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“There’s something very familiar about all this”: generic play and performance in the Back to the Future trilogy (Robert Zemeckis, 1985, 1989, 1990)

Donaldson, L. F. (2010) “There’s something very familiar about all this”: generic play and performance in the Back to the Future trilogy (Robert Zemeckis, 1985, 1989, 1990). In: Ni Fhlainn, S. (ed.) The Worlds of Back to the Future. McFarland, Jefferson, pp. 73-90. ISBN 9780786444002

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The Back to the Future Trilogy incorporates several different generic elements, including aspects of the fifties teen movie, science fiction, comedy and the western. These different modes playfully intertwine with each other creating a complex world of repetitions, echoes and modulations. This essay seeks to interrogate the construction of generic elements and the play between them through a close analysis of a repeated performance. Genre is signalled through various strategies employed within the construction of mise-en-scène, a significant portion of this, as I would like to argue, is transmitted through performance. The material detail of a performance – incorporating gesture, movement, voice, and even surrounding elements such as costume – as well as the way it its presented within a film is key to the establishment, invocation and coherence of genre. Furthermore, attention to the complexity of performance details, particularly in the manner in which they reverberate across texts, demonstrates the intricacy of genre and its inherent mutability. The Back to the Future trilogy represents a specific interest in the flexibility of genre. Within each film, and especially across all three, aspects of various genres are interlaced through both visual and narrative detail, thus constructing a dense layer of references both within and without the texts. To explore this patterning in more detail I will interrogate the contribution of performance to generic play through close analysis of Thomas F. Wilson’s performance of Biff/Griff/Burford Tannen and his central encounter with Marty McFly (Michael J. Fox) in each film. These moments take place in a fifties diner, a 1980s retro diner and a saloon respectively, each space contributing the similarities and differences in each repetition. Close attention to Wilson’s performance of each related character, which contains both modulations and repetitions used specifically to place each film’s central generic theme, demonstrates how embedded the play between genres and their flexibility is within the trilogy.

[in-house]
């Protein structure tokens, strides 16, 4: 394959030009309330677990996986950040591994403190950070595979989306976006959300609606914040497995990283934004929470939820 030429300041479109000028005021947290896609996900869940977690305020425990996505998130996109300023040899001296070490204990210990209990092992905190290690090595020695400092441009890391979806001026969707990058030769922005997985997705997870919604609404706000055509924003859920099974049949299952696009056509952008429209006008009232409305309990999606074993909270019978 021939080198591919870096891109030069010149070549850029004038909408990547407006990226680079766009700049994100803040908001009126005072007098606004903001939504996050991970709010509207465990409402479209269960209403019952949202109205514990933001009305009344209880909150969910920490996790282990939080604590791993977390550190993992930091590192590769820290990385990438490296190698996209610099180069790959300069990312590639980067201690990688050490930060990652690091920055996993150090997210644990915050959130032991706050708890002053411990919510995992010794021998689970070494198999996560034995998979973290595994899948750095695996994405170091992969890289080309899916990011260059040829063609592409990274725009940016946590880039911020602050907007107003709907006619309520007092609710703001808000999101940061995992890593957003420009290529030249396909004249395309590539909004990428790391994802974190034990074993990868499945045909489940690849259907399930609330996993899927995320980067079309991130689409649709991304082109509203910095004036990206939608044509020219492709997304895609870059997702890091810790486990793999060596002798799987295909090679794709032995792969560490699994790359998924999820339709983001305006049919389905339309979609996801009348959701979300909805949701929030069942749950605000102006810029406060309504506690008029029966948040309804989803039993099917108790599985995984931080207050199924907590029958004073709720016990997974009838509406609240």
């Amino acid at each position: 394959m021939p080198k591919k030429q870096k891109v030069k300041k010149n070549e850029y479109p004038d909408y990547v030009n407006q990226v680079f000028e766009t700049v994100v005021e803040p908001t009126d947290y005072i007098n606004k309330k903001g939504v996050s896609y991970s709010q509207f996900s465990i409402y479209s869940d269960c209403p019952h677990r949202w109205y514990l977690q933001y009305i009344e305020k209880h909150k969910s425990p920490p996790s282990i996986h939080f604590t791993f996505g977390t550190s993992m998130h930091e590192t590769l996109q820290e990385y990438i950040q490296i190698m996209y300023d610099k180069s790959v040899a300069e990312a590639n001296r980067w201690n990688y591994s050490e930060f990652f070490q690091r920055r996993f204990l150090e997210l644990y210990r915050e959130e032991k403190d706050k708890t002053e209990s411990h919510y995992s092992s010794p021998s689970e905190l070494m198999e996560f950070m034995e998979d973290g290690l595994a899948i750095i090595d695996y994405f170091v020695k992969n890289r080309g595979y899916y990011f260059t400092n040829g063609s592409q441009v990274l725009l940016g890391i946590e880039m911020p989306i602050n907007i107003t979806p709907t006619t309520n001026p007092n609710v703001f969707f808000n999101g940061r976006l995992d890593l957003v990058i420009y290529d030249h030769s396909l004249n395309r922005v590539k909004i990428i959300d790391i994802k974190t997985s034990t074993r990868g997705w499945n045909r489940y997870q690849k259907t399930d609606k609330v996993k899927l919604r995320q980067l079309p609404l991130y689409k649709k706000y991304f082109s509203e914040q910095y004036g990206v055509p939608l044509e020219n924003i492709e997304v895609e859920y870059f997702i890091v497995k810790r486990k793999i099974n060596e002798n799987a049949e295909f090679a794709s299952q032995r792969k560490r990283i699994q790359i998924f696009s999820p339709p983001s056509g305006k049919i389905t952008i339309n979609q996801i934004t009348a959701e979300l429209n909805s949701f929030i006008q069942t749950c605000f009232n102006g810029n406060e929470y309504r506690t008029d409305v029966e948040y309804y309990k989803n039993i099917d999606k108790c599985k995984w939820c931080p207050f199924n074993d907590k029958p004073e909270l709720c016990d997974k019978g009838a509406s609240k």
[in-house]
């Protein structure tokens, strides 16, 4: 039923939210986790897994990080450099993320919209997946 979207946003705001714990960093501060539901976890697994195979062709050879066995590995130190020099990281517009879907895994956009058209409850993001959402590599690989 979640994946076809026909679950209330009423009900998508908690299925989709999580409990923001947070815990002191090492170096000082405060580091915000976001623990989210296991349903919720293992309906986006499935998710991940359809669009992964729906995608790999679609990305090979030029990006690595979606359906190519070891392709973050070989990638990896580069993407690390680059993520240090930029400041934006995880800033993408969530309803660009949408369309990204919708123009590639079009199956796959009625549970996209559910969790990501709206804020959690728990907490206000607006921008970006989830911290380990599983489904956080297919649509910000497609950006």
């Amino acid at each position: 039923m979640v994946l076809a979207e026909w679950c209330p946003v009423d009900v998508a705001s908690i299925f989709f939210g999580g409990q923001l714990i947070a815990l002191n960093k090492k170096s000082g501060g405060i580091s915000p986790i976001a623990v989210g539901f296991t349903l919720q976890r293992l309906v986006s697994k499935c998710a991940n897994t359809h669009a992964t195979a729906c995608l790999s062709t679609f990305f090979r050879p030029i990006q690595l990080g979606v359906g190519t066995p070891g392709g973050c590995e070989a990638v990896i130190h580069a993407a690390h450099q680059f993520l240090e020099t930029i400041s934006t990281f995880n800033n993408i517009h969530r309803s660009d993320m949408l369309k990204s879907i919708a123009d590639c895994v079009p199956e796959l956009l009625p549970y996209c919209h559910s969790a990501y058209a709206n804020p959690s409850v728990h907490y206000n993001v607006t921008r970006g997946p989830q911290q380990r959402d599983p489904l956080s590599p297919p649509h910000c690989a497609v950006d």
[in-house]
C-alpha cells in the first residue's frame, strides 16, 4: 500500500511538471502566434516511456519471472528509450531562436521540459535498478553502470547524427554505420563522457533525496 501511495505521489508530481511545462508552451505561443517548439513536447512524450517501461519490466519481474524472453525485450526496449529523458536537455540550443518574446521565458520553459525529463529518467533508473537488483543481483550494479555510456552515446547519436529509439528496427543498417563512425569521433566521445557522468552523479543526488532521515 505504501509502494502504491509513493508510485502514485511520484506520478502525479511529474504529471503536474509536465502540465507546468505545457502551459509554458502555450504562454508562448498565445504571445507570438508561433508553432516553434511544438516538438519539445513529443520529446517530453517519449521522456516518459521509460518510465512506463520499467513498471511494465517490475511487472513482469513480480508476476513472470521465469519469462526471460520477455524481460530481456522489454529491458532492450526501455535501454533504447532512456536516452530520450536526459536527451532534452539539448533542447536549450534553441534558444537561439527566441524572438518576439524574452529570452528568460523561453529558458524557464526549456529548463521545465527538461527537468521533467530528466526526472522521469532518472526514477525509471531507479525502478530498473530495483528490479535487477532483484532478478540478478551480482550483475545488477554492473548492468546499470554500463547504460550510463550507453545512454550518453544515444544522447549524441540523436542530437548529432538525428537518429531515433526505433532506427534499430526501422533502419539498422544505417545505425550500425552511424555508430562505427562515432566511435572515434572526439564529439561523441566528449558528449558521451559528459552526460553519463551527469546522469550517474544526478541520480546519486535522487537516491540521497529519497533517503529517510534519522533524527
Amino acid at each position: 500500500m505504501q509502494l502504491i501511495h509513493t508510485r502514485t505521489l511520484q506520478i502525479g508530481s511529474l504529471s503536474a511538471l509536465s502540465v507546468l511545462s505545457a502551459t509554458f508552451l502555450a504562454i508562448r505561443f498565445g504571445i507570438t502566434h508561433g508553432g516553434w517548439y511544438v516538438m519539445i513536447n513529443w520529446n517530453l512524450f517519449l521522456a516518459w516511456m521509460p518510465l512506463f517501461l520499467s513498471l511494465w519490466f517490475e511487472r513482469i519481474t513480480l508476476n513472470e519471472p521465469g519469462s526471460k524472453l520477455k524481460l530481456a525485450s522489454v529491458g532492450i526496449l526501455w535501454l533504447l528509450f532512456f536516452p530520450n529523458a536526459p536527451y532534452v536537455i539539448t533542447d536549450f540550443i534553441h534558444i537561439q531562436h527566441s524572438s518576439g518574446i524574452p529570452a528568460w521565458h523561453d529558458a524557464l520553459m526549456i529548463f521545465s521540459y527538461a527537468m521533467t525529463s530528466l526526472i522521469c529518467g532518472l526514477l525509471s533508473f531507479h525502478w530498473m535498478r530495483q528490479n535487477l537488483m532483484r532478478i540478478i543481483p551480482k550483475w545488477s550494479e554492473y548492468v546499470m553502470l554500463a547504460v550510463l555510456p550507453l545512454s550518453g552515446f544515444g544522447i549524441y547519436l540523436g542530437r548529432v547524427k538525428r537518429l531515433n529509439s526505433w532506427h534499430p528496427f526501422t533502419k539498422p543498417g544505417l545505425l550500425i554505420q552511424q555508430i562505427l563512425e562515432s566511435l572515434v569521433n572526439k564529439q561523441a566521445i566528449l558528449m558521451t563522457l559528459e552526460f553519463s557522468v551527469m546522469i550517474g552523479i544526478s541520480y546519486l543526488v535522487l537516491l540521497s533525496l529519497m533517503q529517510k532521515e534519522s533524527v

Item Type:Book or Report Section
Divisions:Arts, Humanities and Social Science > School of Arts and Communication Design > Film, Theatre & Television
ID Code:36203
Uncontrolled Keywords:Back to the Future, film genre, film performance, Thomas F. Wilson, Michael J. Fox, western, science-fiction

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